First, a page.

Growing vegetables in containers is a great alternative to planting them in beds in the ground. Whether you’re short on space, have poor soil, or can’t or don’t want to bend all the way down to the ground, containers can be just the thing you need. Keep reading to learn how to grow cabbage in containers.
Growing Cabbage in Pots
Can you grow cabbage in a pot? Of course you can! Growing cabbage in containers is easy, as long as you don’t crowd them. Cabbage plants can get huge, growing as high as 4 feet (1 m.) and nearly as wide. Limit your plants to one per 5-gallon (19 L.) container. Your container grown cabbage will still grow planted closer together, but the heads will be noticeably smaller. Cabbage grows best when the daytime temperature is around 60 degrees F. (15 C.) and, in most places, it can be grown as both a spring and fall crop. Start your seeds indoors four weeks before your last frost date in spring or six to eight weeks before your first frost date in autumn. Transplant your seedlings into your large outdoor containers when they’re about a month old.
Care for Cabbages in Pots
Cabbage container care can be tricky. Cabbage needs steady, frequent watering to encourage healthy growth. Don’t overwater, though, or the heads may split! Give your plants a good drink two to three times a week. Pests can be a real problem with cabbage, and while growing cabbage in containers gives you the great advantage of being able to use fresh, uncontaminated soil, even container grown cabbage isn’t completely safe. Put fabric around your young plants to prevent cabbage worms and cabbage root maggots from laying their eggs in the soil. Wrap the base of your plants’ stalks with cardboard or tin foil to thwart cutworms. If your container grown cabbage gets infected in any way, discard the soil at the end of the season. Don’t reuse it!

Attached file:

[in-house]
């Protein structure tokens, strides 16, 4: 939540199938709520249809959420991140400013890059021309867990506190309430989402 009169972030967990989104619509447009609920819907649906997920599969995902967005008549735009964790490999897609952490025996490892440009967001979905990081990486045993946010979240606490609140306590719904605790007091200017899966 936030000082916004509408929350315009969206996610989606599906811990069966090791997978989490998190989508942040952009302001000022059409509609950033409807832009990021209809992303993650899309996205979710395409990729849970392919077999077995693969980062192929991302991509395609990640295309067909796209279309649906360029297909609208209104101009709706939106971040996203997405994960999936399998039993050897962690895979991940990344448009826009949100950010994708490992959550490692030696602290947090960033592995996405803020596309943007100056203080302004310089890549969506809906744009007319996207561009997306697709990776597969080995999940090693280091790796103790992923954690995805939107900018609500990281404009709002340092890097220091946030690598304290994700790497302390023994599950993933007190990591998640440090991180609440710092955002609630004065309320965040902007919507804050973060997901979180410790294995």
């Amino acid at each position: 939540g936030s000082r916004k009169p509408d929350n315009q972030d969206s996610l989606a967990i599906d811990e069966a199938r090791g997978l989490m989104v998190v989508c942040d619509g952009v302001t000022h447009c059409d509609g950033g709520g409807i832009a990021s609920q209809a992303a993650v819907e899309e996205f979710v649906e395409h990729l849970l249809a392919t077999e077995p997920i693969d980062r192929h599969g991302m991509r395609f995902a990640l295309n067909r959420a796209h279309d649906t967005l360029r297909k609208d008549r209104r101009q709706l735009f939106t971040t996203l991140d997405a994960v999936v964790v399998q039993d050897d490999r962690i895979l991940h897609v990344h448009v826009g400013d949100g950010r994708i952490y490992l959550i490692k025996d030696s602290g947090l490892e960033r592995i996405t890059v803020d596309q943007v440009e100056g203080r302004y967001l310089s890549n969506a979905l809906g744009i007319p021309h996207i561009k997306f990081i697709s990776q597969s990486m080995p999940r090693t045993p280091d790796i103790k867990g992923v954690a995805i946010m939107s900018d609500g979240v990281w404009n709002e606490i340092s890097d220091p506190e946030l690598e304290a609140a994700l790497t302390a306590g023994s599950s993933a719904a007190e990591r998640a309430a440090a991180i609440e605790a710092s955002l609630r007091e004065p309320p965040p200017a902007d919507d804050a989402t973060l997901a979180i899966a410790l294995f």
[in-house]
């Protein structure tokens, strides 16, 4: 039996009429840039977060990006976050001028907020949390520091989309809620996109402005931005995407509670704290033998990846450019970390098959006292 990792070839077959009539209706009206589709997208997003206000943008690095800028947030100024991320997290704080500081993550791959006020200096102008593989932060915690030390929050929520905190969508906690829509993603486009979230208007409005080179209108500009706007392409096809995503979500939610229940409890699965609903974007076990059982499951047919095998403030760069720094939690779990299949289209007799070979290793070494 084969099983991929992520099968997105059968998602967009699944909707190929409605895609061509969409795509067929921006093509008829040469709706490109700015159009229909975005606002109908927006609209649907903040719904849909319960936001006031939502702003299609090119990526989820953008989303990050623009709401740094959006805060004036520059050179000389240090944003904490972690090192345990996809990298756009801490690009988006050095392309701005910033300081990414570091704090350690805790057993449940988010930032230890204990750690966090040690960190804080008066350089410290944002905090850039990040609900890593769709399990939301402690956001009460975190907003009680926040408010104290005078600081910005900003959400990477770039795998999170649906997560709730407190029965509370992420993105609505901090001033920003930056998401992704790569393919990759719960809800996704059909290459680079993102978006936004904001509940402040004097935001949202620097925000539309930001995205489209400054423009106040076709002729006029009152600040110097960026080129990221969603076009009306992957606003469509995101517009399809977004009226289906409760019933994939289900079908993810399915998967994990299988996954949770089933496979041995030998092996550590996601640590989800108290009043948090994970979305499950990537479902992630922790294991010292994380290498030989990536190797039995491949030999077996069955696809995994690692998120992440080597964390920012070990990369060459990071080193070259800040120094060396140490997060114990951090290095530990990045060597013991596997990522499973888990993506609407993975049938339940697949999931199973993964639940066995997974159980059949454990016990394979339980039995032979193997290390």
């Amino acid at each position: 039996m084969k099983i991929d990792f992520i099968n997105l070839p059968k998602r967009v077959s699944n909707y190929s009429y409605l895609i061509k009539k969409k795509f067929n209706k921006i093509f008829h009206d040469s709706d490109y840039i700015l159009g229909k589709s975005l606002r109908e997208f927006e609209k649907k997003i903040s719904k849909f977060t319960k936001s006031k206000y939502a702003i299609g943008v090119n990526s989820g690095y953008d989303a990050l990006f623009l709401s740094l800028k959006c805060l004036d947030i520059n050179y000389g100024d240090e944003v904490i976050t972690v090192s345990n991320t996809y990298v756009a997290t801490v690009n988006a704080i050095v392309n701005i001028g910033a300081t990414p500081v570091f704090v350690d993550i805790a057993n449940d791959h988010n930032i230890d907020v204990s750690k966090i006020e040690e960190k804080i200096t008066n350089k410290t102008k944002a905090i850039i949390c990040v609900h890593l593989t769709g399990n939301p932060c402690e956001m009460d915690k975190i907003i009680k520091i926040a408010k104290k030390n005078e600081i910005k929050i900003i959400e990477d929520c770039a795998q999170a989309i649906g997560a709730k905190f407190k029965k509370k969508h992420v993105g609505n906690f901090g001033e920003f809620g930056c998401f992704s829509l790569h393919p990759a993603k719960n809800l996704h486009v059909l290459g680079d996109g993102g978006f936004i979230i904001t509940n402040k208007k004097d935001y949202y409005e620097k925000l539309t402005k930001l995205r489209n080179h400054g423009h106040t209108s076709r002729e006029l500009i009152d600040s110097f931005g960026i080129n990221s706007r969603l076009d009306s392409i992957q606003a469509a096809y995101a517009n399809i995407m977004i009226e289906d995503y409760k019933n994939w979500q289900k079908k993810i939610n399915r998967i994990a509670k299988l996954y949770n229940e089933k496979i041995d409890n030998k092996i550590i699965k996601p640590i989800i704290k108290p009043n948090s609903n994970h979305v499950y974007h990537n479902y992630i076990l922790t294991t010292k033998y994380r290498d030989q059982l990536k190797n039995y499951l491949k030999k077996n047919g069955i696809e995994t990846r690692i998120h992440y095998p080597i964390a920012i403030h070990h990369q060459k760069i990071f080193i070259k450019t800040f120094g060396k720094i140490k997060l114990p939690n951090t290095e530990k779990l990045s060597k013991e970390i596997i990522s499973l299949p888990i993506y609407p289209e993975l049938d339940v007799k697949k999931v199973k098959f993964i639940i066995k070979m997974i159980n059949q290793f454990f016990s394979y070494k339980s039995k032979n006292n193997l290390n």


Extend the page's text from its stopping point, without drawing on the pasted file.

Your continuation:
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The only child of a horticulturist and an English teacher, Liz Baessler was destined to become a gardening editor. She has been with Gardening Know how since 2015, and a Senior Editor since 2020. She holds a BA in English from Brandeis University and an MA in English from the University of Geneva, Switzerland. After years of gardening in containers and community garden plots, she finally has a backyard of her own, which she is systematically filling with vegetables and flowers.
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